As for out of season species and immigrants, I am finding it increasingly difficult to separate moths into these categories these days. Moths deemed as immigrants by some are resident for me. Crocidosema plebejana is a regular double brooded catch in my garden. Rosy Footman has been caught on a number of occasions but there has been discussion as to whether that could be an immigrant. I think not. I caught a Bedellia somnulentella on 24th and another one on 25th in my front garden trap along with other immigrants such as Pearly Underwing and Vestal. I spent days trying to photograph this tiny moth with a novel haircut that would not keep still only to find Neil posting the best photo on this blog. You have my best attempt anyhow. I believe they are immigrants. Neils was caught on 25th too. The Blood-vein has been a regular. Also species that have turned up include, Buff, Common and Dingy Footman, Dark Arches, Swallow-tailed, Brimstone, Kent Black Arches and Clepsis consimilana. I had a Vapourer at the patch on 26th. Not common here.
On 19th I caught a Cosmopolitan. This was the windy day and the day Matthew caught his Death’s Head Hawk-moth. The Cosmopolitan has been turning up in numbers to the UK this October and penetrating well inland. It is also considered to breed in the UK on occasions. On 22nd I thought I had a second one but on closer examination I got to wondering and then examination of the hindwings showed it to be a White-speck but it was smaller than the Cosmopolitan. It is a worn individual of this moth that is resident in the south and my second example. I am thinking that these might be species that we will start to see regularly in Suffolk. In the USA the White-speck has a north-south migration pattern as part of its normal life style. Probably a different climate here but could that happen in the UK? Scarce Bordered Straw, Delicate and Vestal have been in abundance, not just for me but elsewhere coastally in the UK, whilst the more usual ‘regular’ immigrant species have been in relative short supply.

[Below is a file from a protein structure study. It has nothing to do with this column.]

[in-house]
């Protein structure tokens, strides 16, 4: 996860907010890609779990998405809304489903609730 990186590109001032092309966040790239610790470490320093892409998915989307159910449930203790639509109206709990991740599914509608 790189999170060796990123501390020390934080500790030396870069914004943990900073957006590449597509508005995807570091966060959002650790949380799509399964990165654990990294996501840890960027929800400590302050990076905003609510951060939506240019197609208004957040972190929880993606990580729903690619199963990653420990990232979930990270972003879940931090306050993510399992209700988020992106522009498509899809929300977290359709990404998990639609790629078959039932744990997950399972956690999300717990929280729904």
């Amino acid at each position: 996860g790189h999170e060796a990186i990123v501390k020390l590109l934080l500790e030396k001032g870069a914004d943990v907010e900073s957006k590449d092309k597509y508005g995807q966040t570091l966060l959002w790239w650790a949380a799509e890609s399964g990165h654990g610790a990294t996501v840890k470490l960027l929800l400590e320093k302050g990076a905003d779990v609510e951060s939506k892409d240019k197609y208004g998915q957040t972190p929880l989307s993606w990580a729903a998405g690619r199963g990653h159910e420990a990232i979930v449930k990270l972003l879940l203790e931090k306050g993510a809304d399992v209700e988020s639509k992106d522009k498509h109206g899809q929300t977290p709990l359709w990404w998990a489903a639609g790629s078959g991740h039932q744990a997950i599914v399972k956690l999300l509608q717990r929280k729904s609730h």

Wishing you all happy and successful mothing.
Didn’t feel like autumn much this month, with some warm sunny days and mild nights. There were some good spells of southerly winds that brought plenty of migrants to the UK and I did get a few, more on this later.
Trapped on 16 nights during the month. Best night the 23rd with 45 species recorded in 3 traps. The Moth Night event also took place during the month from the 12th-14th. Best night of the 3 here was the 13th with 39sp recorded in 2 traps.
Generally moth numbers were very good for the time of year, with some of the autumnal species putting on a really good showing. Black rustic, Merveille du Jour (average of at least 5 a night here), Flounced chestnut, Dark chestnut, Dotted chestnut, Pine carpet and Orange sallow were all particularly prevalent. However I would say here at this site that Lunar underwing and Blair’s shoulder knot were in low numbers. Lunar underwing has showed a steady decline for a couple of seasons now, hopefully it will bounce back.
There was a single record of Dusky-lemon sallow on the 19th (quite a worn one).
A significant trend this autumn has been the variety of summer species appearing again in small numbers. Here is a list of what I have noted: Endotricha flammealis (a few), Carcina quercana, Pebble hook-tip (15th), Clouded border (16th), Cedestis subfasciella (a few), Blood-vein (23rd), Double-striped pug (2), Least carpet (25th) and Dark arches (26th). I’m sure others have noted the same and/or different species.